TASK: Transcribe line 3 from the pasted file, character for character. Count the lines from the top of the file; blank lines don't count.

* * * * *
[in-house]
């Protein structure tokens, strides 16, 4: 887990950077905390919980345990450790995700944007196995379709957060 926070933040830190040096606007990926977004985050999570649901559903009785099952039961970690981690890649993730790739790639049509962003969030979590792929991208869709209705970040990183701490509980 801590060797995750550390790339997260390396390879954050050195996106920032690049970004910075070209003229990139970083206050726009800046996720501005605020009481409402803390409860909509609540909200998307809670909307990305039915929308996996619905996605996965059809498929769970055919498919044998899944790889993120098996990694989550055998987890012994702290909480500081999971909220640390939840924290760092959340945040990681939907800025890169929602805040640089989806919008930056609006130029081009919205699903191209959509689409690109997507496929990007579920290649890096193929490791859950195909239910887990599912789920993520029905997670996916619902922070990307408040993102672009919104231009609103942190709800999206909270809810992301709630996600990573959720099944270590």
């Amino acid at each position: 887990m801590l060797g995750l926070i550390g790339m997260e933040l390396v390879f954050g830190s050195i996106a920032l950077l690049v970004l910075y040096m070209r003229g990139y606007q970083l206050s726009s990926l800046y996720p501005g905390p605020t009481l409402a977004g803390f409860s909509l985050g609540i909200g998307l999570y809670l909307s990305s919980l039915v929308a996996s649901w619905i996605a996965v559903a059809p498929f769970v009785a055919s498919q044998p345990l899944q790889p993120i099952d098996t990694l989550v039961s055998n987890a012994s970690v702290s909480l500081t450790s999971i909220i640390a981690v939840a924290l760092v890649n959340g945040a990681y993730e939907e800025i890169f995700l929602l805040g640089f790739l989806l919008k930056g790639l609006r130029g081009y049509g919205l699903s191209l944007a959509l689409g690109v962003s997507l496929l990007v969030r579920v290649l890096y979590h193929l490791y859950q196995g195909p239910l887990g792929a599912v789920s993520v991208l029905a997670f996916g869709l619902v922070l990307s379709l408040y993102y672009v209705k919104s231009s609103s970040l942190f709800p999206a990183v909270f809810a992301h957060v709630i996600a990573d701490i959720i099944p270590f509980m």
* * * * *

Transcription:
């Amino acid at each position: 887990m801590l060797g995750l926070i550390g790339m997260e933040l390396v390879f954050g830190s050195i996106a920032l950077l690049v970004l910075y040096m070209r003229g990139y606007q970083l206050s726009s990926l800046y996720p501005g905390p605020t009481l409402a977004g803390f409860s909509l985050g609540i909200g998307l999570y809670l909307s990305s919980l039915v929308a996996s649901w619905i996605a996965v559903a059809p498929f769970v009785a055919s498919q044998p345990l899944q790889p993120i099952d098996t990694l989550v039961s055998n987890a012994s970690v702290s909480l500081t450790s999971i909220i640390a981690v939840a924290l760092v890649n959340g945040a990681y993730e939907e800025i890169f995700l929602l805040g640089f790739l989806l919008k930056g790639l609006r130029g081009y049509g919205l699903s191209l944007a959509l689409g690109v962003s997507l496929l990007v969030r579920v290649l890096y979590h193929l490791y859950q196995g195909p239910l887990g792929a599912v789920s993520v991208l029905a997670f996916g869709l619902v922070l990307s379709l408040y993102y672009v209705k919104s231009s609103s970040l942190f709800p999206a990183v909270f809810a992301h957060v709630i996600a990573d701490i959720i099944p270590f509980m």